What are SKU Codes and How to Create Them
What is an SKU Code (or SKU ID)?
The full form of SKU code is Stock Keeping Unit. It is a unique identifier for a product to record the stock quantity for the item (among other attributes). For example a retailer might want to know how much quantity he has for a red t-shirt in small and in medium size. So each of these will have a unique SKU code assigned to them and the quantity of each in the warehouse. When it comes to keeping track of inventory, one of the most common methods employed is assignment of a SKU Code or SKU Id to individual products.
An SKU is a unique item, such as a product or a service, as it is offered for sale that embodies all the attributes connected with the item that distinguish it from other items. These attributes might include but are not limited to the brand, size, colour, manufacturer or warranty. Thus, a code that holds all this information about an item gives it a unique stature in your inventory, which means that tracking and recalling a particular item becomes easy. Also, since the code holds all the relevant information about the item, someone adept at reading the code can know everything about the item without having to go and check ‘the side of the box’.
What are SKU vs UPC vs EAN Codes?
There are a few other systems that incorporate coding products for tracking purposes, like the Universal Product Code (UPC), EAN / IAN (European Article Number / International Article Number), or Global Trade Item Number (GTIN), which utilize numbered barcodes to identify with unique products in a database. These are based on a global standard defined by GS1 organisation and are of predefined length and character types (Eg, EAN-13 which contains 13 digits and UPC-A contains 12 digits). These codes have to be filed/applied for and are granted to the applicant entity after an approval process. There may also be some fees involved in the process.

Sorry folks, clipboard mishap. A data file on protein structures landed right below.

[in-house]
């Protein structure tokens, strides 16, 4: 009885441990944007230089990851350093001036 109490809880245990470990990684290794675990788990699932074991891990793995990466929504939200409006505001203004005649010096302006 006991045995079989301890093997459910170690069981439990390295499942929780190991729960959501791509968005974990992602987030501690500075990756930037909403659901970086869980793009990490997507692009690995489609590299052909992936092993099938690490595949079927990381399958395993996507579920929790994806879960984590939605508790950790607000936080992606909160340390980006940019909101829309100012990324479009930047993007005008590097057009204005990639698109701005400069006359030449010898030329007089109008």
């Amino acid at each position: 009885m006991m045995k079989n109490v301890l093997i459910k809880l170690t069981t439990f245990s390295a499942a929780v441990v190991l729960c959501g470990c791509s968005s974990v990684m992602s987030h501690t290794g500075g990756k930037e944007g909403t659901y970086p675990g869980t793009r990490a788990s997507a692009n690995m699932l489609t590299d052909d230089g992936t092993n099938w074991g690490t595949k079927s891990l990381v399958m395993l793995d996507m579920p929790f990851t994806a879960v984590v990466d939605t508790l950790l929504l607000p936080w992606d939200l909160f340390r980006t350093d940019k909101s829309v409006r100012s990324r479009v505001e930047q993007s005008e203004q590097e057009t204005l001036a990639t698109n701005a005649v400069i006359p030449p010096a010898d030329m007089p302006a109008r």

The key differentiator with the SKU Code is that a retailer has the freedom to create their own SKU codes and incorporate them in the inventory system without having to adhere to a larger tracking scheme or global standard. With SKU, a retailer retains the flexibility of the length and characters in the code. This given them the ability to control the size of their inventory, changing manufacturers or wholesalers without the hassle of a system overhaul by internally mapping their product SKU codes to that of their suppliers or buyers.
Of course, the critical factor here is that the SKU codes must be well created – unique and humanly recognisable. That is, the user must be able to access all the relevant information about the product without confusion or misinterpretation through the code. So how does one go about creating good SKU codes? Let us find out through the 5 good tips that follow.
How to Create Good SKU Codes
While the most important thing is to make the SKU code unique for each variant of each product in your inventory, you should follow the following best-practices guidelines in order to ensure that they are also humanly readable and easily decipherable: